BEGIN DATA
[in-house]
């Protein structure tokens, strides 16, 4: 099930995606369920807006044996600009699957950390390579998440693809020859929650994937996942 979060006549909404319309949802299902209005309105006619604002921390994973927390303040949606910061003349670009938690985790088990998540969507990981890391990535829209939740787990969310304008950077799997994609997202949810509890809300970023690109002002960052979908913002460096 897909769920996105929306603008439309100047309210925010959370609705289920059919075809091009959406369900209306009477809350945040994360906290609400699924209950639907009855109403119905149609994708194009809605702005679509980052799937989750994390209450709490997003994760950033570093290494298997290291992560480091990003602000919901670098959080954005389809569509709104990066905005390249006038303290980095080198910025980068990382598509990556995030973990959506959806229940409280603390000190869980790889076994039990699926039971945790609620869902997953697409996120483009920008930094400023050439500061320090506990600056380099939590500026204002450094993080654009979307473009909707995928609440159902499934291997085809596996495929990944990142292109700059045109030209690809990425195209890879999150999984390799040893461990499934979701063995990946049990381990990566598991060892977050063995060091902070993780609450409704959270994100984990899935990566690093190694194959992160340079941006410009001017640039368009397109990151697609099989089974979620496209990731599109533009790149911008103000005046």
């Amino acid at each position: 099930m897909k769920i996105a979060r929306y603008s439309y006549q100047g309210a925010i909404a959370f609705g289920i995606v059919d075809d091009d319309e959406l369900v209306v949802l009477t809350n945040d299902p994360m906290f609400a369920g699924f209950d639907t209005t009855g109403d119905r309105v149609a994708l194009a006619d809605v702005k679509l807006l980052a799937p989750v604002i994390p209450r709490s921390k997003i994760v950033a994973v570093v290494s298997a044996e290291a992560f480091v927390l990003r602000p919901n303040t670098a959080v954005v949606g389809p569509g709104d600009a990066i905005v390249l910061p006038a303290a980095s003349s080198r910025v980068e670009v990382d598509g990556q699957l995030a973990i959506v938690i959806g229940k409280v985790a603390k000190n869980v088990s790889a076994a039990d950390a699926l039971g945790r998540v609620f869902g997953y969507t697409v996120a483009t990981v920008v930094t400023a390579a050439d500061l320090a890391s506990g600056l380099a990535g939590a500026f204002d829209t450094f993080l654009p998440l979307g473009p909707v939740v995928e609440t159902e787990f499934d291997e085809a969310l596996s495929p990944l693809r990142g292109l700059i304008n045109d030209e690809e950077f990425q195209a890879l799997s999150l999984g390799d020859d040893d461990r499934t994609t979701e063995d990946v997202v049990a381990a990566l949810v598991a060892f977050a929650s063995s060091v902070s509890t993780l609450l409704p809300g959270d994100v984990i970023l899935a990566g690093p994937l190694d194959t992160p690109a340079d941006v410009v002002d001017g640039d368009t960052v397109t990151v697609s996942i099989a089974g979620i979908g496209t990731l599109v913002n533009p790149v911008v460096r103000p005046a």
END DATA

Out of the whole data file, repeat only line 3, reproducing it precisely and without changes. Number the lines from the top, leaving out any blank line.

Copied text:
């Amino acid at each position: 099930m897909k769920i996105a979060r929306y603008s439309y006549q100047g309210a925010i909404a959370f609705g289920i995606v059919d075809d091009d319309e959406l369900v209306v949802l009477t809350n945040d299902p994360m906290f609400a369920g699924f209950d639907t209005t009855g109403d119905r309105v149609a994708l194009a006619d809605v702005k679509l807006l980052a799937p989750v604002i994390p209450r709490s921390k997003i994760v950033a994973v570093v290494s298997a044996e290291a992560f480091v927390l990003r602000p919901n303040t670098a959080v954005v949606g389809p569509g709104d600009a990066i905005v390249l910061p006038a303290a980095s003349s080198r910025v980068e670009v990382d598509g990556q699957l995030a973990i959506v938690i959806g229940k409280v985790a603390k000190n869980v088990s790889a076994a039990d950390a699926l039971g945790r998540v609620f869902g997953y969507t697409v996120a483009t990981v920008v930094t400023a390579a050439d500061l320090a890391s506990g600056l380099a990535g939590a500026f204002d829209t450094f993080l654009p998440l979307g473009p909707v939740v995928e609440t159902e787990f499934d291997e085809a969310l596996s495929p990944l693809r990142g292109l700059i304008n045109d030209e690809e950077f990425q195209a890879l799997s999150l999984g390799d020859d040893d461990r499934t994609t979701e063995d990946v997202v049990a381990a990566l949810v598991a060892f977050a929650s063995s060091v902070s509890t993780l609450l409704p809300g959270d994100v984990i970023l899935a990566g690093p994937l190694d194959t992160p690109a340079d941006v410009v002002d001017g640039d368009t960052v397109t990151v697609s996942i099989a089974g979620i979908g496209t990731l599109v913002n533009p790149v911008v460096r103000p005046a």